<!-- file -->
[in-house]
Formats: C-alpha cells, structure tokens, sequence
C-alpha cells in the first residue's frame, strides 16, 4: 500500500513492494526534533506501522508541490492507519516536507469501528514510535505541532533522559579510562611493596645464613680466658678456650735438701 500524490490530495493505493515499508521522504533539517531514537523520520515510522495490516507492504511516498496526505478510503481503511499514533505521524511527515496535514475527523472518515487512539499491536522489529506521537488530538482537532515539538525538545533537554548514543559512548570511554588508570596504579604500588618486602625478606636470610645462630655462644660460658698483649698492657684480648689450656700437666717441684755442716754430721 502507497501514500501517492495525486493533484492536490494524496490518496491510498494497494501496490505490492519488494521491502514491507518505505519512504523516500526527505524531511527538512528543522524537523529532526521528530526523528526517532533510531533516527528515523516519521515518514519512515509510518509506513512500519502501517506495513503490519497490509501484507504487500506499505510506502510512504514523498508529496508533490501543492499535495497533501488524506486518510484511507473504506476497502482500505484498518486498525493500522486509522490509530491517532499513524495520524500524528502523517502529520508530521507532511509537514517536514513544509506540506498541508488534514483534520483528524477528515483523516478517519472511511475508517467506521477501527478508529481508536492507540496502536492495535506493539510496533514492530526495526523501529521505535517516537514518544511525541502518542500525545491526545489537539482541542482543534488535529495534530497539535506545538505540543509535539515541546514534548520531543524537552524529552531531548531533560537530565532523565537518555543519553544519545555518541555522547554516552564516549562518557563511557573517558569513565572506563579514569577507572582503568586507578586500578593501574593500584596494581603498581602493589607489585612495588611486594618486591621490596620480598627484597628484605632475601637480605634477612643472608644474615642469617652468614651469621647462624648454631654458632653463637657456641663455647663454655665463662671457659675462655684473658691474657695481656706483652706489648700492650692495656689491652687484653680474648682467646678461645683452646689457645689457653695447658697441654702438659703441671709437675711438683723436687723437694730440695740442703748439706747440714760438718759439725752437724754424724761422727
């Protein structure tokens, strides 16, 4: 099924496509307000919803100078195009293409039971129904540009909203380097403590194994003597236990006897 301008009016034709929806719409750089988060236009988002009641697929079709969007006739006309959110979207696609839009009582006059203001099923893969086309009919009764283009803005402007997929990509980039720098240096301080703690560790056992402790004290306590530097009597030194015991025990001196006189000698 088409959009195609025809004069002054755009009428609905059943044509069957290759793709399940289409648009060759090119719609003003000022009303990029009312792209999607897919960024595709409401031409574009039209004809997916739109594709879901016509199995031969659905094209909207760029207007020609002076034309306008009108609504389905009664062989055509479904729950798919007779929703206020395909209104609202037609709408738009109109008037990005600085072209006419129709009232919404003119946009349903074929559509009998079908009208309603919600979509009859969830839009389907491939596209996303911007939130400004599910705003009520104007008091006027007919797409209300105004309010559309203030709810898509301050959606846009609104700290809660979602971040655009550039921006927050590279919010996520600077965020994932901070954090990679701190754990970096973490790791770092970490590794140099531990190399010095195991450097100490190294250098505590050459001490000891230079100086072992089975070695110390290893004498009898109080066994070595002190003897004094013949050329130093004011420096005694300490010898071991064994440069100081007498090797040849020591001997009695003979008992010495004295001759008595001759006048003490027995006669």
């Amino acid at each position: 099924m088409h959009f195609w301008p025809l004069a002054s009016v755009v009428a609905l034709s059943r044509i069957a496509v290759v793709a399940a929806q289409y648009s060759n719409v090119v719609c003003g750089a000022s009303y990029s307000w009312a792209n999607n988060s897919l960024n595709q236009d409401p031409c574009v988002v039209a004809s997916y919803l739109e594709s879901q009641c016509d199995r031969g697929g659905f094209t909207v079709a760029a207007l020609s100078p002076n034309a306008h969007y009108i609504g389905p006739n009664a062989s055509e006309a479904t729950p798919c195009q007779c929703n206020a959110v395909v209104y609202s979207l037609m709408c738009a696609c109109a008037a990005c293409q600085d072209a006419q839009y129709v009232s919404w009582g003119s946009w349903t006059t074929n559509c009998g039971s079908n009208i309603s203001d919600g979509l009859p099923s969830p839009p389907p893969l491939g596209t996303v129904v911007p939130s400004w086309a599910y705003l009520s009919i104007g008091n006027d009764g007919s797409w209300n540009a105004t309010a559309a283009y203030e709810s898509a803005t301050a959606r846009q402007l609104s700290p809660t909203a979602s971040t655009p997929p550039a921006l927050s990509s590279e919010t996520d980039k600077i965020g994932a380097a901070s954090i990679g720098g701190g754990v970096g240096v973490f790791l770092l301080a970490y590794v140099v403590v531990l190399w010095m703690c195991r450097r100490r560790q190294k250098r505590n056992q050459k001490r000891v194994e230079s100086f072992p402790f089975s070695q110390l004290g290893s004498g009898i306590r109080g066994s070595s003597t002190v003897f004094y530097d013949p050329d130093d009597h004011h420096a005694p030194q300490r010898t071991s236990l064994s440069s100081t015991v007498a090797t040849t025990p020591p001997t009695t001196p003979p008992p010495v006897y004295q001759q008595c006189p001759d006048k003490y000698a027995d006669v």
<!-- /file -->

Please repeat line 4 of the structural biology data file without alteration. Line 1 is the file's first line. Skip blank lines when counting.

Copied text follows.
């Protein structure tokens, strides 16, 4: 099924496509307000919803100078195009293409039971129904540009909203380097403590194994003597236990006897 301008009016034709929806719409750089988060236009988002009641697929079709969007006739006309959110979207696609839009009582006059203001099923893969086309009919009764283009803005402007997929990509980039720098240096301080703690560790056992402790004290306590530097009597030194015991025990001196006189000698 088409959009195609025809004069002054755009009428609905059943044509069957290759793709399940289409648009060759090119719609003003000022009303990029009312792209999607897919960024595709409401031409574009039209004809997916739109594709879901016509199995031969659905094209909207760029207007020609002076034309306008009108609504389905009664062989055509479904729950798919007779929703206020395909209104609202037609709408738009109109008037990005600085072209006419129709009232919404003119946009349903074929559509009998079908009208309603919600979509009859969830839009389907491939596209996303911007939130400004599910705003009520104007008091006027007919797409209300105004309010559309203030709810898509301050959606846009609104700290809660979602971040655009550039921006927050590279919010996520600077965020994932901070954090990679701190754990970096973490790791770092970490590794140099531990190399010095195991450097100490190294250098505590050459001490000891230079100086072992089975070695110390290893004498009898109080066994070595002190003897004094013949050329130093004011420096005694300490010898071991064994440069100081007498090797040849020591001997009695003979008992010495004295001759008595001759006048003490027995006669």